I came across an article in the Economist this morning that Slovakia is probably going to have a referendum soon (next few weeks) about outlawing gay marriage. Croatia did that last year, and there are a couple of other EU countries leaning that direction. I found the article to be more staunchly opinionated than is the norm for the magazine, but that isn’t the point. Like any other article about a “hot button” issue, there are hundreds of comments, and I read through the first quarter of them or so – no surprises, apart from the general civility. The ones I read through were primarily Slovaks and other eastern Europeans defending the move, with some criticism in return.
What bothered me about the article, and what bothers me about most news reporting on controversial issues generally, is that it seemed like the article was attempting to spin the LGBT community as the “losers” of this referendum. That is, at least half the article was written in a tone that reflected the idea this is a bigoted and backward piece of legislation and its passing would heap injustice on the persecuted LGBT community of Slovakia. I’m exaggerating a little bit, mainly through word choice. What was interesting, though, is many Slovaks had commented in return that the LGBT community in Slovakia is not persecuted, and in fact that there are many legal protections for them, as there are in other places.
In other words, I’m exaggerating about an exaggeration. The title of this post is an exaggeration, and if that wasn’t obvious at the beginning, I hope it is now. The real issue here is not the legislation. Rather, the issue is that when it comes to controversial issues, there is a marked tendency, especially on both sides of the media, to spin issues like this in terms of winners and losers. In the States, for example, when a state decides to define marriage as between a man and a woman, the LGBTQIA+whatever it is community loses. On the other hand, when a state decides not to limit marriage to just men with women, the “defenders of traditional family” or whatever they’re calling themselves these days lose. There’s no way for everyone to win. Generally speaking, that’s the nature of judicial law, so it’s not a complete surprise – what does remain surprising to me, though perhaps it shouldn’t, is our general insistence as a culture to make what other people do our problem.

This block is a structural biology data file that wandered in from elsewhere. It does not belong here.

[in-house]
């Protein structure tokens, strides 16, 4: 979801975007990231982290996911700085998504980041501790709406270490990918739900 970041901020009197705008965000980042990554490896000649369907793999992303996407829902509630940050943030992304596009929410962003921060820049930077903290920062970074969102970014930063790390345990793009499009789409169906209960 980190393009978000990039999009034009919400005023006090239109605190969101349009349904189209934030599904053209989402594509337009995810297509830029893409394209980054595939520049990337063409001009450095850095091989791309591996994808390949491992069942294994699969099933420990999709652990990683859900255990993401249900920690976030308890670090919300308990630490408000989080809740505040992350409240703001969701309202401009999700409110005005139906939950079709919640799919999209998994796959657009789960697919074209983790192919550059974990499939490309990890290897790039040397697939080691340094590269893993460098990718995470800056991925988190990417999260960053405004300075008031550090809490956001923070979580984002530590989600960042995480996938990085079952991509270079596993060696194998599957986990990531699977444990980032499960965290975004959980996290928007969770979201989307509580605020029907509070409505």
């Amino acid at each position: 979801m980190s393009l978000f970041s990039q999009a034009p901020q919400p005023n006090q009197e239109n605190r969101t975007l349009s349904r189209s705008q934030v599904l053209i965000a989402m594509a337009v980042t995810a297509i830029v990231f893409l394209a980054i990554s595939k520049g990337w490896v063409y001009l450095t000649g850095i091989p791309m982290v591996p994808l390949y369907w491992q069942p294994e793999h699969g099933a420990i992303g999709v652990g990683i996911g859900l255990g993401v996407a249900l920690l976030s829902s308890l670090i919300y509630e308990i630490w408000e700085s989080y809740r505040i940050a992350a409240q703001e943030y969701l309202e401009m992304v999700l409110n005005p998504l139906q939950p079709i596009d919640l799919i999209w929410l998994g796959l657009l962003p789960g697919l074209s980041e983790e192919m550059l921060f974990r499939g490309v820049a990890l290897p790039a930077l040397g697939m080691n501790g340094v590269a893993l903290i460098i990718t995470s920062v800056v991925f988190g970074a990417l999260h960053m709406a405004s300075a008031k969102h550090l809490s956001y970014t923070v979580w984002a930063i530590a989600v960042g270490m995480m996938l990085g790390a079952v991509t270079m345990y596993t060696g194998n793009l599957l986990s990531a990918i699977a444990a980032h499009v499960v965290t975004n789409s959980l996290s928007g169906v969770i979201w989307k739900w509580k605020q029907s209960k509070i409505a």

I’m not taking any stances here. I have an opinion about what ought to constitute marriage, just like I have opinions on many other things. But remember how I mentioned that it’s these articles on controversial issues that tend to have so many more comments in the threads than others? I don’t know if it’s that we believe commenting on a thread will sway someone to our point of view, whether it releases pent-up tension over political issues, or what, but I have to ask, what’s the point of it?
Sometimes I wonder whether we’ve taken “freedom of speech” too far. Freedom of speech does not necessarily mean obligation to speak. Obligation to speak comes when there is an actual injustice being done – the fact we’ve reduced injustice to things like offense and disagreement does an injustice to the concept itself. Everyone doesn’t need to know what I think about gay marriage, and in fact I can count on one hand the number of people who do. I don’t mean to say clam up about these issues and never talk about them – but instead of launching into a tirade against gender nonconformity when a transgender kid throws herself in front of a semi truck, perhaps we should mourn the fact she felt that suicide was the only answer to her problems. I don’t like the word “tolerance” because it connotes putting up with something, which is a pretty negative way of interacting with someone whose views or lifestyle you disagree with. I prefer “respect,” which affords basic human dignity and is backed by at least decency if not love.